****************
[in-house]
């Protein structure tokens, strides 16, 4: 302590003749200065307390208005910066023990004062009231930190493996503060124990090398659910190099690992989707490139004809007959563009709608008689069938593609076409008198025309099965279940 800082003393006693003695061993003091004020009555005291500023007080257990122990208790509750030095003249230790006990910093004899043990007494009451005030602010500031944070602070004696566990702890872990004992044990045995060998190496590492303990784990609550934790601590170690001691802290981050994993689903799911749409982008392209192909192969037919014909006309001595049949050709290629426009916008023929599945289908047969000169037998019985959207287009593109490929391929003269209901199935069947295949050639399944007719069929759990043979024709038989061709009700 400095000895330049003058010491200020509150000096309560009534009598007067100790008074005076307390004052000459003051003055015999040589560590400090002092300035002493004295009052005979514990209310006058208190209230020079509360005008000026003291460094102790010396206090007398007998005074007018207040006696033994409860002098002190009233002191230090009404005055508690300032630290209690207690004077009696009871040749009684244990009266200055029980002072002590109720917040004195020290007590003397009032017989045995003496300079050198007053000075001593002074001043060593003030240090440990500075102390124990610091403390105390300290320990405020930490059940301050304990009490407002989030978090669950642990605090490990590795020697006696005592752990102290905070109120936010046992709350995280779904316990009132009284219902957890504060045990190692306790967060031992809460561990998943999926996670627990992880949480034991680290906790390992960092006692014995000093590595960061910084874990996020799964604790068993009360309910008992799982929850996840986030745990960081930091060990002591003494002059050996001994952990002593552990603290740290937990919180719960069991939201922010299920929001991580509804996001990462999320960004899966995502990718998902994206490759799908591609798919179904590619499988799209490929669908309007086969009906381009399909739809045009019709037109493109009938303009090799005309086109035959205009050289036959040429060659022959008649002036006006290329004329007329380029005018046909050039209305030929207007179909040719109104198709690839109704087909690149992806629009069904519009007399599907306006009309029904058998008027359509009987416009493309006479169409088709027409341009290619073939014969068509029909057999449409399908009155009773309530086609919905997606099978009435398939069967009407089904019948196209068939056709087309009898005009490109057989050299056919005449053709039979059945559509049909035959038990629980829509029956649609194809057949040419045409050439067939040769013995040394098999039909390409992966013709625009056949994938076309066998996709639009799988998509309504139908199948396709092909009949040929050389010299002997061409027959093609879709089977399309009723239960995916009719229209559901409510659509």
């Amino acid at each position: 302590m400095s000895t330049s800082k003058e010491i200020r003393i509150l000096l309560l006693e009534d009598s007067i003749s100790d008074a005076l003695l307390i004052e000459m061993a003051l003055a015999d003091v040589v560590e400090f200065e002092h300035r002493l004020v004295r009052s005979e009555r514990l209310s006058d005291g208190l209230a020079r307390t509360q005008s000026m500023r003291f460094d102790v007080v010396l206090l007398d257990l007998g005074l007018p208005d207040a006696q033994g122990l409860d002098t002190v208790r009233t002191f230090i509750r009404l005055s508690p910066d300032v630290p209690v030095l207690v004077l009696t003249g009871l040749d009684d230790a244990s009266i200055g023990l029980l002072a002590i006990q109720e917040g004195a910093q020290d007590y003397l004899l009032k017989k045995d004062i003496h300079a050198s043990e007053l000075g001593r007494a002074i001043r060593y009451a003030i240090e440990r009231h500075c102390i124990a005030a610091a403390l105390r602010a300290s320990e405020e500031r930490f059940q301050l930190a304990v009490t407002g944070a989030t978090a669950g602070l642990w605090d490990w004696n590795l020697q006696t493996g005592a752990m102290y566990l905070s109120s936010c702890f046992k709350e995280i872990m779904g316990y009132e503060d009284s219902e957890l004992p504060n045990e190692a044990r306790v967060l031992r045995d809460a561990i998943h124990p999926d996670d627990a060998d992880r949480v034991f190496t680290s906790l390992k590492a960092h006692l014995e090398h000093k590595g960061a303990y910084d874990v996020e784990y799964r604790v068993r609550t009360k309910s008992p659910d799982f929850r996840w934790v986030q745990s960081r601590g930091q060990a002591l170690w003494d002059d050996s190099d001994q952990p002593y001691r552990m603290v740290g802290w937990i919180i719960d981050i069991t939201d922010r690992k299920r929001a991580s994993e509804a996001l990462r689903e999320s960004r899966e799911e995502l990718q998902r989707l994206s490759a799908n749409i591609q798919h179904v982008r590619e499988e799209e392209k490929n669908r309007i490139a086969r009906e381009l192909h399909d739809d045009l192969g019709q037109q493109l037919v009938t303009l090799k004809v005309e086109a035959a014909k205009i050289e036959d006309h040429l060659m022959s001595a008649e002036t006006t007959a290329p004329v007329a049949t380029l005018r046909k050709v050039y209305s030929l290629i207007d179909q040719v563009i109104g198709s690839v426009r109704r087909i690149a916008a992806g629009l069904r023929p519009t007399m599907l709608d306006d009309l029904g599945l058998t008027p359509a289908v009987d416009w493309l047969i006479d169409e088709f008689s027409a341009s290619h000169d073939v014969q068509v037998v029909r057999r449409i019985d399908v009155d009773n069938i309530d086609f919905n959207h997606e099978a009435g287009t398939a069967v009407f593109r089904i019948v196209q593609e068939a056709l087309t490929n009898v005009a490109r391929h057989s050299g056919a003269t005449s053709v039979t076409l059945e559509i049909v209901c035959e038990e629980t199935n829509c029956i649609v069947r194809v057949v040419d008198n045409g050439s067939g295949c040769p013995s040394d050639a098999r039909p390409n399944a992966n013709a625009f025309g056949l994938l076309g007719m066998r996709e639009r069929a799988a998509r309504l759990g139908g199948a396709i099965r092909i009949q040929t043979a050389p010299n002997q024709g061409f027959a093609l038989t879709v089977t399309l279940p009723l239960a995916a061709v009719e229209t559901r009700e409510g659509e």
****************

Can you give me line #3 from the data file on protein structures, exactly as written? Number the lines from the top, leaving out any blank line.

């Amino acid at each position: 302590m400095s000895t330049s800082k003058e010491i200020r003393i509150l000096l309560l006693e009534d009598s007067i003749s100790d008074a005076l003695l307390i004052e000459m061993a003051l003055a015999d003091v040589v560590e400090f200065e002092h300035r002493l004020v004295r009052s005979e009555r514990l209310s006058d005291g208190l209230a020079r307390t509360q005008s000026m500023r003291f460094d102790v007080v010396l206090l007398d257990l007998g005074l007018p208005d207040a006696q033994g122990l409860d002098t002190v208790r009233t002191f230090i509750r009404l005055s508690p910066d300032v630290p209690v030095l207690v004077l009696t003249g009871l040749d009684d230790a244990s009266i200055g023990l029980l002072a002590i006990q109720e917040g004195a910093q020290d007590y003397l004899l009032k017989k045995d004062i003496h300079a050198s043990e007053l000075g001593r007494a002074i001043r060593y009451a003030i240090e440990r009231h500075c102390i124990a005030a610091a403390l105390r602010a300290s320990e405020e500031r930490f059940q301050l930190a304990v009490t407002g944070a989030t978090a669950g602070l642990w605090d490990w004696n590795l020697q006696t493996g005592a752990m102290y566990l905070s109120s936010c702890f046992k709350e995280i872990m779904g316990y009132e503060d009284s219902e957890l004992p504060n045990e190692a044990r306790v967060l031992r045995d809460a561990i998943h124990p999926d996670d627990a060998d992880r949480v034991f190496t680290s906790l390992k590492a960092h006692l014995e090398h000093k590595g960061a303990y910084d874990v996020e784990y799964r604790v068993r609550t009360k309910s008992p659910d799982f929850r996840w934790v986030q745990s960081r601590g930091q060990a002591l170690w003494d002059d050996s190099d001994q952990p002593y001691r552990m603290v740290g802290w937990i919180i719960d981050i069991t939201d922010r690992k299920r929001a991580s994993e509804a996001l990462r689903e999320s960004r899966e799911e995502l990718q998902r989707l994206s490759a799908n749409i591609q798919h179904v982008r590619e499988e799209e392209k490929n669908r309007i490139a086969r009906e381009l192909h399909d739809d045009l192969g019709q037109q493109l037919v009938t303009l090799k004809v005309e086109a035959a014909k205009i050289e036959d006309h040429l060659m022959s001595a008649e002036t006006t007959a290329p004329v007329a049949t380029l005018r046909k050709v050039y209305s030929l290629i207007d179909q040719v563009i109104g198709s690839v426009r109704r087909i690149a916008a992806g629009l069904r023929p519009t007399m599907l709608d306006d009309l029904g599945l058998t008027p359509a289908v009987d416009w493309l047969i006479d169409e088709f008689s027409a341009s290619h000169d073939v014969q068509v037998v029909r057999r449409i019985d399908v009155d009773n069938i309530d086609f919905n959207h997606e099978a009435g287009t398939a069967v009407f593109r089904i019948v196209q593609e068939a056709l087309t490929n009898v005009a490109r391929h057989s050299g056919a003269t005449s053709v039979t076409l059945e559509i049909v209901c035959e038990e629980t199935n829509c029956i649609v069947r194809v057949v040419d008198n045409g050439s067939g295949c040769p013995s040394d050639a098999r039909p390409n399944a992966n013709a625009f025309g056949l994938l076309g007719m066998r996709e639009r069929a799988a998509r309504l759990g139908g199948a396709i099965r092909i009949q040929t043979a050389p010299n002997q024709g061409f027959a093609l038989t879709v089977t399309l279940p009723l239960a995916a061709v009719e229209t559901r009700e409510g659509e």